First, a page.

Saturday, February 16, 2013

Boston Sci-Fi Film Fest 2013 Day 3 (Science Fiction from the Americas): Juan in a Million and El Xendra

When you've got a festival as small as this, theme days make a certain amount of sense; thus "Americas" day on Tuesday, when two movies from Central and South America screened. Combine that with a movie from Jordan the previous night, and this is probably the most international version of the Fest yet, which I appreciate. Not because I'm a snob who prefers foreign films to American (really not the case), but because of the relative ambition displayed. A lot of the North American films that have played this festival in the past have been the spoofy, backward-looking stuff, because that's a way to keep the budget down and pander to a certain audience. The foreign ones, meanwhile, seem to be trying to make the best movie they can, squeezing every single cent out of the budget so that they can put something in local cinemas that they can be proud of, that says that a small industry can compete with Hollywood on quality, if not budget.

Neither of these films are great, but they're pretty decent. And, hey, you've got to respect a guy who travels from Honduras to Boston to present his movie:

Juan Carlos Fanconi photo IMAG0301_zpsbfb609e2.jpg

(Pardon the horrible photography; every other shot I took had bright red/yellow eyes, and when those show up in a post about a genre film festival, folks think you mean something by it!)

That would be El Xendra director Juan Caros Fanconi, who (along with some of the crew) managed to make it by the end of the movie. It was nearly 11pm by then, so there wasn't time for a big Q&A, although that's where the mention of El Xendra being the first of a planned trilogy with the second likely to start filming in June came from.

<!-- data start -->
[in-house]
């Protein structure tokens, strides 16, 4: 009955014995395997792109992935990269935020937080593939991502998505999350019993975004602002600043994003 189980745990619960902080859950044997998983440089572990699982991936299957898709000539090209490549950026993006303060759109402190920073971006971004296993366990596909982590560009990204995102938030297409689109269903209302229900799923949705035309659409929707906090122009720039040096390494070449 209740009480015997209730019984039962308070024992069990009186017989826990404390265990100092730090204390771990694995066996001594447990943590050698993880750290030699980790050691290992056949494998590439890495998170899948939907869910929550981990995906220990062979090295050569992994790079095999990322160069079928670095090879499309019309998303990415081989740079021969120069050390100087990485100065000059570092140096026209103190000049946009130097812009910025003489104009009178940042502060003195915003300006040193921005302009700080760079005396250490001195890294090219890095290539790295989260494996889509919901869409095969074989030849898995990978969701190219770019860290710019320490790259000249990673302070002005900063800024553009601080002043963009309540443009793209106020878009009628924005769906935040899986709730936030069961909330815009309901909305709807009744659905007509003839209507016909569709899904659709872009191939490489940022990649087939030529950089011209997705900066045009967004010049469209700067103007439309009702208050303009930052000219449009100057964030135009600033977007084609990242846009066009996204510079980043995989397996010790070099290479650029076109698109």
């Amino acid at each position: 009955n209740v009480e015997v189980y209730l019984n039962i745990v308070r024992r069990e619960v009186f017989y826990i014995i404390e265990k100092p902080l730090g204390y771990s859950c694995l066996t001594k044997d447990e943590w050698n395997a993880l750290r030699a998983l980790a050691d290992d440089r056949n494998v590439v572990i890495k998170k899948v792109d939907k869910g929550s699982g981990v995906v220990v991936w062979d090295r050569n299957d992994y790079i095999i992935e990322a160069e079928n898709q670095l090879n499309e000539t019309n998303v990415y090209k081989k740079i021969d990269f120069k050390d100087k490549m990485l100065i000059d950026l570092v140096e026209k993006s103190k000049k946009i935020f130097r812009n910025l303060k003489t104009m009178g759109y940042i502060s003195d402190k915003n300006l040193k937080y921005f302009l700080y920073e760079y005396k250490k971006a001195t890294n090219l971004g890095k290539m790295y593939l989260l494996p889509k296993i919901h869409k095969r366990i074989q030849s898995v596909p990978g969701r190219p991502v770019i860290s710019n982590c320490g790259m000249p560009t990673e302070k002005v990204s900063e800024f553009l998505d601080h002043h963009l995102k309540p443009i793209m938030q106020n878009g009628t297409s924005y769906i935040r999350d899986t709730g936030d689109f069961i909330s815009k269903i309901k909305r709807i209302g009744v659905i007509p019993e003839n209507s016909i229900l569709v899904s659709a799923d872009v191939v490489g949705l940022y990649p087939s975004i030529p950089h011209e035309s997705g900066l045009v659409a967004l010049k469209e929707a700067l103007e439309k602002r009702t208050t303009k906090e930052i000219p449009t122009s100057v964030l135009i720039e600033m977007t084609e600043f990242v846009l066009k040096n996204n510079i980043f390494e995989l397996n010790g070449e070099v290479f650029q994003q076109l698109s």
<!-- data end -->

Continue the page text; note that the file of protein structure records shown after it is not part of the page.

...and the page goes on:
He mentioned that the movie played in various Central American markets already, and I kind of wondered how it travels. How tiered is the Spanish-language cinema market around the world? This is a pretty spiffy movie for Honduras and El Salvador (where parts took place and were shot), but how does it look next to the domestic product in Mexico, Chile, Argentina, Spain? Does it seem "too Central American" to those other markets?

I'll probably expand on the idea in a later entry, but it's been impressive to see what a small group is capable of making these days over the course of the festival, but being able to make something that looks pretty good doesn't seem to be helping indie guys compete with the big boys; the big boys can just do even more. So, is the new technology creating more opportunities to hit it big, or just more strata?

Juan in a Million

* * ¼ (out of four)
Seen 12 February 2013 in Somerville Theatre #2 (Boston Sci-Fi Fest, video)

"Alone in the world" movies offer the independent science fiction filmmaker a fair amount of bang for their buck - you can get by with a very small cast, some unusually still establishing shots taken at the right time, and the sense of unease that comes from empty space where there should be crowds. You've got to do a bit more in the way of world-building, though, something Juan in a Million puts off until it may be too late.